well. I know the depth, strength, and constancy of his affections, as the whole world knows the beauty of his life and character. And oh! how I rejoice that these are all to mingle in loving harmony with your great gifts of heart and mind. God bless you! God bless you both! You will strengthen each other for the duties of life; and the most beautiful happiness shall be yoursthat derived from inextinguishable mutual love, and from the consciousness of duty done. You have accepted my dear Howe as your lover; pray let me ever be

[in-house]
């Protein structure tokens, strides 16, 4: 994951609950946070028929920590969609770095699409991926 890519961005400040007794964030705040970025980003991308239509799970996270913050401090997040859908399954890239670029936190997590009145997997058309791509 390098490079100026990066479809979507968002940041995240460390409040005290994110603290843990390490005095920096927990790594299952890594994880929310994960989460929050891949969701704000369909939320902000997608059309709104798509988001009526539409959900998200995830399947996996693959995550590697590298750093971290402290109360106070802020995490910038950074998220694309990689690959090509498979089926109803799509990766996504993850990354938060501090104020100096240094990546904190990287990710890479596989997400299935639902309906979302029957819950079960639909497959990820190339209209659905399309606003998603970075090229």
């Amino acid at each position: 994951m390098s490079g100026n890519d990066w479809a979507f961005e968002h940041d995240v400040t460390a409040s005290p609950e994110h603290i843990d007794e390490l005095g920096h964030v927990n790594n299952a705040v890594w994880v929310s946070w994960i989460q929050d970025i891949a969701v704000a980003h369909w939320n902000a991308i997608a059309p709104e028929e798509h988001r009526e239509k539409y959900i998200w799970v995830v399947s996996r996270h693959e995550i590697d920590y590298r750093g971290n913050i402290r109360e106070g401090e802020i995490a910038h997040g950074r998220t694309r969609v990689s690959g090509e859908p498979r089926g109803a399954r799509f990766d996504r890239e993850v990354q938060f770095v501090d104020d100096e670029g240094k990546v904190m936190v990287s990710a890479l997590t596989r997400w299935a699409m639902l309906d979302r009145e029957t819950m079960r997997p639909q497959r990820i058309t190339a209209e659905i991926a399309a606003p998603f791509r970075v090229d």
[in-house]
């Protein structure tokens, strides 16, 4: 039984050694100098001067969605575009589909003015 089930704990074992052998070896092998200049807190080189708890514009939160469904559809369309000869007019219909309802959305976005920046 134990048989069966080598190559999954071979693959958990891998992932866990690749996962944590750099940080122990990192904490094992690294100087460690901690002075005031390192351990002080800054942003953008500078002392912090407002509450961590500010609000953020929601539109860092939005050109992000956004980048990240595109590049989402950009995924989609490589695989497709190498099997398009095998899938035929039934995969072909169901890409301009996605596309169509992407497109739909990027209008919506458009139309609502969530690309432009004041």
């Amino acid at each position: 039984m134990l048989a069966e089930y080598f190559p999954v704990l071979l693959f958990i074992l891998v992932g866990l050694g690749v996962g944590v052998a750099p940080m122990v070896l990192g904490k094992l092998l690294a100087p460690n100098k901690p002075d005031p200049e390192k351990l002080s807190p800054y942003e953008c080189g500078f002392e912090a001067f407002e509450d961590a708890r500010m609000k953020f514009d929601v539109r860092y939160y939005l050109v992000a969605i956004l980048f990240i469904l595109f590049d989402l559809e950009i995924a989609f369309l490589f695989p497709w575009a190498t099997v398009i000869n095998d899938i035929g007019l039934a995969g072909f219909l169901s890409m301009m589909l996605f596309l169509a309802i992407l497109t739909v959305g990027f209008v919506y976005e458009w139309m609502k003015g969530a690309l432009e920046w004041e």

Your most affectionate friend, Charles Sumner.P. S. Sir Huldbrand has subdued the restless Undine, and the soul has been inspired into her; and her ‘wickedness’ shall cease.
Longfellow's letter to Dr. Howe also has been preserved among the precious relics of the time.
My dearest chevalier,From the deepest dungeons of my heart, all the imprisoned sympathies and affections of my nature cry aloud to you, saying “All hail!” On my return from Portland this afternoon, I found your note, and before reading it I read in Sumner's eyes your happiness. The great riddle of life is no longer a riddle to you; the great mystery is solved. I need not say to you how very deeply and devoutly I rejoice with you; and no one more so, I assure you. Among all your friends, I am the oldest friend of your .76